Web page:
Interestingly, there is only one cover on the album – ‘What’s New’ by hard bop trumpet legend, Clifford Brown, who died tragically in a car crash in the mid-’50s. “It’s one of my favourite songs,” enthuses Akinmusire, “both to listen to it and to play it. It’s from ‘Clifford Brown With Strings’ and it’s one of the first examples of a trumpet ballad that really, really, captured me. We were in the studio and we literally had recorded ‘The Walls Of Lechuguilla’ (one of Akinmusire’s own songs) and I said, ‘wow, man, that was really out. It would be really funny if we just played “What’s New” right now’ and we did it sort of as a tongue in cheek type of thing but it came out great.”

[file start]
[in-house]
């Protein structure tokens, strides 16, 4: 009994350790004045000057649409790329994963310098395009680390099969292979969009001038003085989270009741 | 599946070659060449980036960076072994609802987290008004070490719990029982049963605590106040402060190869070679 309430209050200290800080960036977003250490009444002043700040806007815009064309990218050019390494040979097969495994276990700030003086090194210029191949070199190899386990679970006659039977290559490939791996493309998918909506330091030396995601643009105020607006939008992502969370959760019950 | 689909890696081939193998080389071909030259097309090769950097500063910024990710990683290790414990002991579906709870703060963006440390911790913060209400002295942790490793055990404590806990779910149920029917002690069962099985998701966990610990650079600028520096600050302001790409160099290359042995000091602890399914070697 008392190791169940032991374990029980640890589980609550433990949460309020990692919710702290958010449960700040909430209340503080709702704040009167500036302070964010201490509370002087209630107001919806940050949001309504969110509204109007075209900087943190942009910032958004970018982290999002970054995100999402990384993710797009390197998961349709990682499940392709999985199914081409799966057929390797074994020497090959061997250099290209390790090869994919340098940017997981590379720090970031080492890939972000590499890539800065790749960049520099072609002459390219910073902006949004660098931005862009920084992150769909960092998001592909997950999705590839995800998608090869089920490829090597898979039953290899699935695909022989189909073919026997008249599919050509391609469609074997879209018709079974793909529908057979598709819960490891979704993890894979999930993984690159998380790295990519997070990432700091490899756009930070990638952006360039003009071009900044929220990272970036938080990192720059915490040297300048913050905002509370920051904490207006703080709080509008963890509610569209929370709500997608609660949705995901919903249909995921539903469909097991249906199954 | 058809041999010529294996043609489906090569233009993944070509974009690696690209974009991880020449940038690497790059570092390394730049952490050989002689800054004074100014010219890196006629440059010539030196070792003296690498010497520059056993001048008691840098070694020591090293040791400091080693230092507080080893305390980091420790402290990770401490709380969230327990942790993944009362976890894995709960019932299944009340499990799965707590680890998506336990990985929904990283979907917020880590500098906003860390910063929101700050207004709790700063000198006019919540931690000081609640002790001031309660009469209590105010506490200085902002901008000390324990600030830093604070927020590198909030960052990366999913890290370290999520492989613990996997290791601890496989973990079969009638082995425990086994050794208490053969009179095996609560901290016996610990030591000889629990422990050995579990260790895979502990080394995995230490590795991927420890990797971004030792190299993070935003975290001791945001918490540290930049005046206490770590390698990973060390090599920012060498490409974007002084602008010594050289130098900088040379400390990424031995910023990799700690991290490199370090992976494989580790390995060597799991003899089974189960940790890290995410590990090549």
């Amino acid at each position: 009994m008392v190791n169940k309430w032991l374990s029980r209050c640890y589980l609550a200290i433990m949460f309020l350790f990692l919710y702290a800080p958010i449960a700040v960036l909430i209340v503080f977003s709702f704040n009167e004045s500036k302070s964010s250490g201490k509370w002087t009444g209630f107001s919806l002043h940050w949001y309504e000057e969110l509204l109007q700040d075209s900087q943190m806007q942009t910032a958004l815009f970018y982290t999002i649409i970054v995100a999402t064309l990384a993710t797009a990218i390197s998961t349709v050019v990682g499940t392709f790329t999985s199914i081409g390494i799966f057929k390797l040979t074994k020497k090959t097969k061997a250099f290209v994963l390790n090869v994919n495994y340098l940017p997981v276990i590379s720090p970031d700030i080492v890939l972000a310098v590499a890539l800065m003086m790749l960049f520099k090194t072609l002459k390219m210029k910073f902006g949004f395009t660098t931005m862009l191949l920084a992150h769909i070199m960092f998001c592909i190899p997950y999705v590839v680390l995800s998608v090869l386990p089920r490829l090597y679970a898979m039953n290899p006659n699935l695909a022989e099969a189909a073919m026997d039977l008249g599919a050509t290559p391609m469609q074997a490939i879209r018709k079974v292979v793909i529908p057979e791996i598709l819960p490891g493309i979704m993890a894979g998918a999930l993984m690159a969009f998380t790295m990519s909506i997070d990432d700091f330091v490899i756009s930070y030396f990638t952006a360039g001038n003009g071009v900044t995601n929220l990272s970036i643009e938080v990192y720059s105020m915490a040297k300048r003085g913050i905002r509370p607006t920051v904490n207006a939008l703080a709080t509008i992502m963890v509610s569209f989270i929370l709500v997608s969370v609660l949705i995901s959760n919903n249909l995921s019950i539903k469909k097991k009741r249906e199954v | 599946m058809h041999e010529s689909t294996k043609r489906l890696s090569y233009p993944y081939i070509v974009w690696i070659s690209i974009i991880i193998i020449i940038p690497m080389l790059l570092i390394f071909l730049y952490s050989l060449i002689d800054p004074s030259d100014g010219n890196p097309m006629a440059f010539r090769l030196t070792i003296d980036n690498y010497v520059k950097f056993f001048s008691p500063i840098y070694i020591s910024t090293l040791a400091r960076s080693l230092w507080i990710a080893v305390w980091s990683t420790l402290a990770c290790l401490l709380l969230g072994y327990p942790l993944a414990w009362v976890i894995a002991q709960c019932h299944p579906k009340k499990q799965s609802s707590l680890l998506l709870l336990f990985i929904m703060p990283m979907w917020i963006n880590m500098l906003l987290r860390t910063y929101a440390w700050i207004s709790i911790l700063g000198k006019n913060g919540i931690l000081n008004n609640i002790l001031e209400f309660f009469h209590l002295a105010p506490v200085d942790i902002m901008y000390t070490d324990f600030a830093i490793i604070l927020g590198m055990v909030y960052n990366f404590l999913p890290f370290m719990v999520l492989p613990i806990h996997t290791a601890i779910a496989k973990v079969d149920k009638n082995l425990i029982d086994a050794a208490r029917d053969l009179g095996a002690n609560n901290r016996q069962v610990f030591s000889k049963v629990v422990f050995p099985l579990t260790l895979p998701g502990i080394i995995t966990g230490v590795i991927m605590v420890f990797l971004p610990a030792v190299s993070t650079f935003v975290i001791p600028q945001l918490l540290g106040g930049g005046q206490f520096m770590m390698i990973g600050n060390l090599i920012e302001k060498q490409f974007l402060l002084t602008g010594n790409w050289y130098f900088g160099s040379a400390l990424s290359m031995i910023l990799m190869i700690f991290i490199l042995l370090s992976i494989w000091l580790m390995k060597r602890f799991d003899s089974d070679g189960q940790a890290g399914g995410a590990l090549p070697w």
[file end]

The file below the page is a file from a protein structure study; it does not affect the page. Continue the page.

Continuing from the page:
Fellow Blue Note artist and eminent pianist, Jason Moran, was Akinmusire’s co-producer. “I’ve known Jason for at least 10 years now,” says the trumpeter, explaining Moran’s input on the album. “Jason was someone that I used to – and I still do – turn to for advice in my life and career and music. So when it came to picking a producer or someone to help me produce the album, Jason was the obvious choice for me. He came to a couple of gigs before the recording session and took three or four notepads full of notes. He then came to the studio with them and would go around to each member of the band and suggest certain things to them. But overall his vibe – and him just being in the studio – really helped push the album forward because Jason doesn’t stand for any bullshit. He is a reminder that music used to be about music 100% and that it can actually work because since he’s been with Blue Note he’s been about the music. He hasn’t sold out and he hasn’t compromised anything so having him in the studio was a great reminder of that.”